Alpha dog


    Andy Atkinson / Mail Tribune <br><p>Victory Dogs owner Chuck Reeder prepared a Pepper Jack Philly, Chili and Pastrami dogs at his hot dog stand in Medford.{/p}

    In six years of topping his all-beef hot dogs with everything imaginable at his Victory Dogs food cart at Central Avenue and Eighth Street in Medford, Chuck Reeder has made a name for himself in the Rogue Valley and now nationwide.

    His main ingredient: just a little Victory, sautéed with confidence, thanks.

    Listed in myriad roundups of best dogs, Reeder’s most recent claim to fame is a place on the online Travel & Leisure Magazine (travelandleisure.com) listing for “Best Hot Dog in Every State” — beating out even food-truck-heavy places such as Eugene and Portland.

    Reeder says Travel & Leisure editors likely took notice of his wins at the national Mobile Cuisine competition, where he took fourth in 2017 and did even better in 2018.

    “I was second best in the nation from Mobile Cuisine last year, which was a big deal,” Reeder says. “I’m not a Yelp person. I’m too old for that. No one goes out and tries anything anymore until it’s on a Yelp review, so to be named second in the nation was big.”

    Reeder says he lets his dogs do the talking. Perusing the list of best dogs in the country, he saw lots of repeat concoctions, single unusual ingredients or added meats. Where one stand adds coleslaw or corn chips to a dog, Reeder has a half-dozen ingredients cooked to perfection with a hot dog tying it all together.

    “There are a couple places in the country that do something similar to me, but not really. I do 1,500 hot dogs. I think of something new and I have to do it. I just don’t think we have to be limited to onions on a hot dog.

    “If you can put an egg on a hamburger, why can’t you put one on a hot dog? If you can put bacon on a hamburger, why can’t you put it on a hot dog?”

    Most importantly, Reeder says, his dogs are high quality — Nathan’s brand only — and are grilled, never boiled.

    “We use quality ingredients all the way across,” he says.

    “And you would never boil a steak, so why would you boil a hot dog?”

    Reeder started off with five hot dog varieties, earning a following for his legendary bacon-wrapped dog. Now first-timers to Victory Dogs stand and gawk at the menu, sometimes reading the whole list, other times asking Reeder to surprise them.

    Popular items include Beef Stroganoff — sautéed garlic, onions, mushrooms, roast beef, bacon and a garlic-toasted bun topped in sour cream and pepper — and the classic but simple Beef and Cheddar, with bacon, mayo, mustard, roast beef (heavily peppered), onions and cheddar. Of the Beef and Cheddar, Reeder says, “It’s not overly special, but it’s really, really tasty.”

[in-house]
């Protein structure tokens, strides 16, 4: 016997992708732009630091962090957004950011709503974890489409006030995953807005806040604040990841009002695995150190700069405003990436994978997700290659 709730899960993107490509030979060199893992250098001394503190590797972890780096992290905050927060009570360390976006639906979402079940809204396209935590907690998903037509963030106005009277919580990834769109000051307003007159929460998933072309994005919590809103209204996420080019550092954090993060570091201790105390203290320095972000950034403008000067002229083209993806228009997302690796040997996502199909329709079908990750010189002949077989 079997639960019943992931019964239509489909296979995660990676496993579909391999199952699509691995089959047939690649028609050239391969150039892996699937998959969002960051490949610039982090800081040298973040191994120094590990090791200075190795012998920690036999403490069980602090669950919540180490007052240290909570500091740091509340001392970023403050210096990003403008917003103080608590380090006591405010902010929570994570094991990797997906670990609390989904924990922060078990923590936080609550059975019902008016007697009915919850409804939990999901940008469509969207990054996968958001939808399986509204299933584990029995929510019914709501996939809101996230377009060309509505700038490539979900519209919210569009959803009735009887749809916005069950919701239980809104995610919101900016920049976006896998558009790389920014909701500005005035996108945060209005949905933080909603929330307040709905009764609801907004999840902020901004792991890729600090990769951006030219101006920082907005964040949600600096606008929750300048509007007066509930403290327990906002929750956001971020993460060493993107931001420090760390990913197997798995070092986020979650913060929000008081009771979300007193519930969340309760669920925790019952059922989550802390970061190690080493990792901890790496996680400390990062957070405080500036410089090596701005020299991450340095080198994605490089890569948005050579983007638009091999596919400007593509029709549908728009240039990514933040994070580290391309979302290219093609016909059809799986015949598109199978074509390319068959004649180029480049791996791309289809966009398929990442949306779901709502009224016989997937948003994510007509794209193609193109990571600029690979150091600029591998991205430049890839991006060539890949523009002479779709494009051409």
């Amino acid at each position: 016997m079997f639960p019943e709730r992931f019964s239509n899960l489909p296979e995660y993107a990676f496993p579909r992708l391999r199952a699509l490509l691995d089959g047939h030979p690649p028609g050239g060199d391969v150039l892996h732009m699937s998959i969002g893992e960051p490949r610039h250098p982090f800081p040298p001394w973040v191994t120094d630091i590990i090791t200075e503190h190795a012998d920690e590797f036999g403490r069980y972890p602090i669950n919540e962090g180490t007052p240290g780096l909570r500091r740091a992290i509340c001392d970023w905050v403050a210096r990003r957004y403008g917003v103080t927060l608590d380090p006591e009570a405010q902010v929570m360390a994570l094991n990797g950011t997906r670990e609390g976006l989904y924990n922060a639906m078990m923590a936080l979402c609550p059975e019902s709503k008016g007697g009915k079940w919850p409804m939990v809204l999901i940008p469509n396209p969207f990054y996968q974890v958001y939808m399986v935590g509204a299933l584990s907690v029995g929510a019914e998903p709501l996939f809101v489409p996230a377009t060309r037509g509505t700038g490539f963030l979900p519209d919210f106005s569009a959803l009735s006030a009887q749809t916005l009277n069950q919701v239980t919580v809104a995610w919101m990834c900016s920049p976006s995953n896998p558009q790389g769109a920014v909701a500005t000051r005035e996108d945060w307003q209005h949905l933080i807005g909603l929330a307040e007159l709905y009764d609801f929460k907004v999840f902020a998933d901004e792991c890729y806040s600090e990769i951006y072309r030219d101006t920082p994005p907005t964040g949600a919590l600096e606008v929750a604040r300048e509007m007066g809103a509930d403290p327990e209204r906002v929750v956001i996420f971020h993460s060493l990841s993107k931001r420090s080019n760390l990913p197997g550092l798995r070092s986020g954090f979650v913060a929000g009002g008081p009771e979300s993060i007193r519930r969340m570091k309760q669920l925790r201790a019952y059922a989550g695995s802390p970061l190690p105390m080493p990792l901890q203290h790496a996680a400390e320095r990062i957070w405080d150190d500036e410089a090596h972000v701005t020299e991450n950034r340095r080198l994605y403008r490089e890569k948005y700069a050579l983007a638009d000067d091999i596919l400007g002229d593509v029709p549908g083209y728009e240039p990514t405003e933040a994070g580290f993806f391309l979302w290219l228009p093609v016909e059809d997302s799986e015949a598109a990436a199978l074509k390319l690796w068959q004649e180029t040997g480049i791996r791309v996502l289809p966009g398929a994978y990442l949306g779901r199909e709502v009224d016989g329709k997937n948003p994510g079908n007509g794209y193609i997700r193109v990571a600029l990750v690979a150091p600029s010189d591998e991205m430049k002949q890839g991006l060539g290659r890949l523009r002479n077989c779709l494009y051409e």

If he has the ingredients, he’ll use them in whatever combination he can think up.

    A stroganoff, for example, becomes a Pepperjack Philly if you add jalapenos and skip the sour cream. Reeder’s original claim to fame, the grilled bacon dog, still holds spot No. 1 on the menu, for $3.25, while his namesake Victory Dog, made with pastrami, roast beef, pulled pork, bacon and cheese (on two buns), goes for $9.

    Spectacle-level items on the Victory Dogs menu include the Crack’in, a three-pound monstrosity with two hot dogs, one German sausage, one Louisiana hot link, salami, pepperoni, pastrami, pulled pork, capicola, sausage, roast beef, ham, meatballs, 10 pieces of bacon, cheddar, Swiss, mozzarella and four buns for $24.

    Reeder says most customers are “smart enough not to” order a Crack’in. An even larger gut buster dubbed “The One” debuted this year at 7.5 pounds and includes “everything” for $35.

    Reeder is looking forward to victory in the New Year, perhaps a national title and expanding a business he still loves after six eventful years.

    He hints at a second location, likely to pop up this spring, and plans a couple dozen more dogs on the menu. His main focus is to always evolve and try new things.

    “What I did back then, I don’t do now. What I do now, I won’t be doing six months from now,” he says.

    With an 80-dog spike in sales in recent months, after his national and best-in-Oregon ranking, Reeder acknowledges he’s a downtown fixture.

    “Used to be, when I got where I was out of bacon, I would go home. Now, it’s when I run out of hot dogs or buns,” he says.

    “People expect me to be here. They get mad if I’m not.”

    Planning global domination, while still wooing the Rogue Valley, is Reeder’s plan.

    “This is the birth of a franchise. I want 48 states plus Canada,” he says.

    “I want to be the only hot dog left!”

    https://www.travelandleisure.com/food-drink/best-hot-dog-every-state

    Reach freelance writer Buffy Pollock at buffyp76@yahoo.com.

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